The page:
Sustainability criteria is a common subject matter these days, as companies are expected to commit to more sustainable practices. But what if you can’t? What should your business do in this situation?
In the event that you find out that complying with all sustainability criteria is not feasible for your company, there are a few steps you should take to help mitigate the situation. This article will walk you through exactly what to do.
What are sustainability criteria?
Sustainability criteria are requirements for the sustainable quality of a product and its sustainable production, which have to be fulfilled in order to gain a sustainability status or certification.
Sustainability criteria can range from environmental to social to economic. While there is no universally accepted list of criteria, there are several institutions, entities, and regulatory bodies that may publish them, including:
- Governments (e.g., national, subnational, branches, etc.): Examples include the United States Environmental Protection Agency (EPA), South Africa’s Department of Environmental Affairs, and the Brazilian Ministry of Environment.
- Independent Reporting Standards Organizations (e.g., GRI, IFRS, IIRC, etc.): Independent reporting organizations develop and publish standards for sustainability reporting that are used on a voluntary and mandatory basis.
In addition, organizations frequently set internal sustainability criteria during planning in the lead-up to creating a sustainability report. Usually, these internal criteria are based on data from the company and represent targets that the company is trying to hit in the coming reporting cycle.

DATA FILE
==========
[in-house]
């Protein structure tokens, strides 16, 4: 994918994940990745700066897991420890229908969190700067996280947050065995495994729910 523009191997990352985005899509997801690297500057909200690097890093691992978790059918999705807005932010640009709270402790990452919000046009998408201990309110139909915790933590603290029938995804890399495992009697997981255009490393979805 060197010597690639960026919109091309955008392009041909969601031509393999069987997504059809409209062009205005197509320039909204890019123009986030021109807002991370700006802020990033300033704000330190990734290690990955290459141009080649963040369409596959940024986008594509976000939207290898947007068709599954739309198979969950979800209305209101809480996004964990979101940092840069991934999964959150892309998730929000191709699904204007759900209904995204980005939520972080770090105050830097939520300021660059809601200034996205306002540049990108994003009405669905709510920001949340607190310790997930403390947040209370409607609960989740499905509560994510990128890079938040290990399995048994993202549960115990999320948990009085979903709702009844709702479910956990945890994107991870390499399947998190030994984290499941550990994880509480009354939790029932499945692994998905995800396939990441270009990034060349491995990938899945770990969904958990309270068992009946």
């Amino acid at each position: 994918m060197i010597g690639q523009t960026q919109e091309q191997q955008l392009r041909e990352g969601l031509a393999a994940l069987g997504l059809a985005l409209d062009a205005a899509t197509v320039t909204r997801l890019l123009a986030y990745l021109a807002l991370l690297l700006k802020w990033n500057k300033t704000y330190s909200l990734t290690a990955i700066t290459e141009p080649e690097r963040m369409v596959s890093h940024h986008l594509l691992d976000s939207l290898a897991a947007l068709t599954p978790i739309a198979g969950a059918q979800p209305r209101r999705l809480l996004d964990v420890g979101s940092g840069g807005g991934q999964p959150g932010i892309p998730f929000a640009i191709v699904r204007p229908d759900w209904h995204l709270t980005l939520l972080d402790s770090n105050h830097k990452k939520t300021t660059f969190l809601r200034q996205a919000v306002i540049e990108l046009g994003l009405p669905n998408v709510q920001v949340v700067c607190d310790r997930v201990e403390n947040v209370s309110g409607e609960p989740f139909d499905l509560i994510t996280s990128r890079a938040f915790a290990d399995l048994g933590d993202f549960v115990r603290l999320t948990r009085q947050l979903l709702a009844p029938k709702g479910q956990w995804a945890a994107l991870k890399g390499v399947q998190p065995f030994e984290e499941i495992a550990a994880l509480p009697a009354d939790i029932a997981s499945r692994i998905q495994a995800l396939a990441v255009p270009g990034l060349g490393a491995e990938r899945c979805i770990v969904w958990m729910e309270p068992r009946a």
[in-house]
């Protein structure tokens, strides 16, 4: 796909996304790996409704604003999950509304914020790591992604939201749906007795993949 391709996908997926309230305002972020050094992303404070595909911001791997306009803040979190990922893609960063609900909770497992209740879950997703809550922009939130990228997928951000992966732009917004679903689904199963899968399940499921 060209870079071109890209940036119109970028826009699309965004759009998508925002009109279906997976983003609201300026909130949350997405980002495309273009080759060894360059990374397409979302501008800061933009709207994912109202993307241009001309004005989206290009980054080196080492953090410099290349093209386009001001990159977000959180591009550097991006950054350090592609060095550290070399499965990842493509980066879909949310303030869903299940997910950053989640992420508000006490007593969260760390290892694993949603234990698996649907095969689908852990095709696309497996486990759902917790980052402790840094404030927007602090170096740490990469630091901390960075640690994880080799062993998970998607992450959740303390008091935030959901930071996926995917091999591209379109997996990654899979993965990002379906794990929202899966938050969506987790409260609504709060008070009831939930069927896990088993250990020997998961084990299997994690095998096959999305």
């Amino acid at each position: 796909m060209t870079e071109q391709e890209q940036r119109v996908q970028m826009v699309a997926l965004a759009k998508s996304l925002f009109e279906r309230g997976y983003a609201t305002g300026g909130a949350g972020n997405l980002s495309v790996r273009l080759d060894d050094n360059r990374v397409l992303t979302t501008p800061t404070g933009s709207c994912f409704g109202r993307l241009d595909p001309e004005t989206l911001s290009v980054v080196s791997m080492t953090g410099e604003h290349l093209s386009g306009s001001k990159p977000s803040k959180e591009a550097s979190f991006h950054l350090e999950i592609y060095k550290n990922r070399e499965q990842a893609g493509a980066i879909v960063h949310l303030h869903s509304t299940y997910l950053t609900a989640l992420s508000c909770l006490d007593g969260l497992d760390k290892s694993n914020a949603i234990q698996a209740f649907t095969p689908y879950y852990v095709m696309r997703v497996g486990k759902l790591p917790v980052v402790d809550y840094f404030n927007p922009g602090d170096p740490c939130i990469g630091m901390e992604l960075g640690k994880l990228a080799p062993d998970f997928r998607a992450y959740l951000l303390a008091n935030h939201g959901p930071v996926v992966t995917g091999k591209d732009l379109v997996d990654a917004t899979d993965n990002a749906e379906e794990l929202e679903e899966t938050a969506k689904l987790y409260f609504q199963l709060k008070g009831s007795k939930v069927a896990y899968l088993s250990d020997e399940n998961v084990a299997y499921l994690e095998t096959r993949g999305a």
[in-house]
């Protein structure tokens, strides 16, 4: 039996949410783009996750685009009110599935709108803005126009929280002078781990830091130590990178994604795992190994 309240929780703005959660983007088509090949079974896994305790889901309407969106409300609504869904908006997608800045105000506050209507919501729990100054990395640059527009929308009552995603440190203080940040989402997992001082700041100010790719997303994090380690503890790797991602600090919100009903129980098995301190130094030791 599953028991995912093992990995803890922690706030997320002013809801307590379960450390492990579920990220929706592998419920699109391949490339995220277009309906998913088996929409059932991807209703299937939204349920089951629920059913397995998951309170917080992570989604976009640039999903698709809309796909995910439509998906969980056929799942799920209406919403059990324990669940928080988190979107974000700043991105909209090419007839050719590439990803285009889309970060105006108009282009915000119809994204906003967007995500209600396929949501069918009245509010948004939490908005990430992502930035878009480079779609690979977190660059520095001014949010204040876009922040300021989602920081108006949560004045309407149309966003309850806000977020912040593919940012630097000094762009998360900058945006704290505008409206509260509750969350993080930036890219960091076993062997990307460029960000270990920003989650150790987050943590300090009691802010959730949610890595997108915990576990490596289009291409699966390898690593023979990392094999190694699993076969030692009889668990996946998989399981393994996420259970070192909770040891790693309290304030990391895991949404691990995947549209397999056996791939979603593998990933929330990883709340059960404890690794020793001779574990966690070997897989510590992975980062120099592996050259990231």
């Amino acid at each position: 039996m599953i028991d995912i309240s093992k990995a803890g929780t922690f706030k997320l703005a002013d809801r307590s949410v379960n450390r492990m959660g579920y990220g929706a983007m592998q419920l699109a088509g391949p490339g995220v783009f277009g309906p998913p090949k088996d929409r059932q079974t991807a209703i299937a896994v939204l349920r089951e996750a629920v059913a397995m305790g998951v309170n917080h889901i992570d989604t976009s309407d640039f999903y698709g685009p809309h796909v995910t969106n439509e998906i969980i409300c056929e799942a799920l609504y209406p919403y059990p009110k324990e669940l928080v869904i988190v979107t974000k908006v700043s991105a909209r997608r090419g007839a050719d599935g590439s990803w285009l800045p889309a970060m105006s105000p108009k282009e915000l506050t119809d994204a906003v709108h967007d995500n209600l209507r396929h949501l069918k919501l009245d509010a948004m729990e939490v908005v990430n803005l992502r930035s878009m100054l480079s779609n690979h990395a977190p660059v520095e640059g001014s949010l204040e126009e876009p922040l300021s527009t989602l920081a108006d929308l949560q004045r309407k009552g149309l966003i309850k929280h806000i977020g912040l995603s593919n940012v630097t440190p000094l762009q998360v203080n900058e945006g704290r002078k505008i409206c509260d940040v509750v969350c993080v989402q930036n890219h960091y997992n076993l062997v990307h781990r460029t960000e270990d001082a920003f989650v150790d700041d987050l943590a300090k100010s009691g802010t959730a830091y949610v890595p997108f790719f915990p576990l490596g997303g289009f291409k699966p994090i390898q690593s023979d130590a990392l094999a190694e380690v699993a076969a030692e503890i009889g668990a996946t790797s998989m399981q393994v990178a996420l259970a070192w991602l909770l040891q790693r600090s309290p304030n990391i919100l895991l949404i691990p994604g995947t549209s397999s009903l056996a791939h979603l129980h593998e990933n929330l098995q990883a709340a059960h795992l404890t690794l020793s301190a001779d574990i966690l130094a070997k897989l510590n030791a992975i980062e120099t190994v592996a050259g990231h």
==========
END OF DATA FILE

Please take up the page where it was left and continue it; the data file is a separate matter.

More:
Businesses are expected to comply with as many of these criteria as possible in order to be deemed sustainable. However, there are some instances where compliance is not possible for a business.
What might companies not be able to comply with sustainability criteria?
There are a few reasons why your company might not be able to comply with all sustainability criteria.
Some reasons include:
- Lack of Resources: Meeting sustainability criteria requires time, money, and personnel that your company may not have. For example, implementing an energy efficiency program may require hiring a specialist and purchasing new equipment, which is not feasible for a small business.
- Lack of Knowledge: Your company might not know how to meet certain sustainability criteria or lack the necessary information to do so.
- Lack of Organizational Will: Meeting sustainability criteria can be difficult and require changes to how your company operates. If the organization is not willing to make these changes, it will not be able to comply with sustainability criteria.
- Unachievable Targets: Some sustainability criteria, such as reducing greenhouse gas emissions by a certain percentage, might be impossible for your company to meet.
The cause that’s preventing your company from meeting criteria will play a huge role in determining the correct response. Not sure what that response would be? Don’t worry—we’ll be offering some general advice in the next section.
What are the risks of not complying with sustainability criteria?
There are a few risks to consider if your company cannot comply with all criteria.
The most immediate risk is to your company’s reputation. Consumers, investors, and other stakeholders are increasingly interested in sustainable business practices, and they are likely to penalize companies that cannot meet sustainability criteria. In addition, failing to meet the criteria can lead to fines or other penalties from regulatory bodies.
Another risk is operational. Meeting criteria can be costly and time-consuming, and it may require changes to how the company operates. If your company isn’t able to make these changes, it will be at a disadvantage compared to its competitors. Additionally, not complying with sustainability criteria can lead to decreased efficiency and profitability.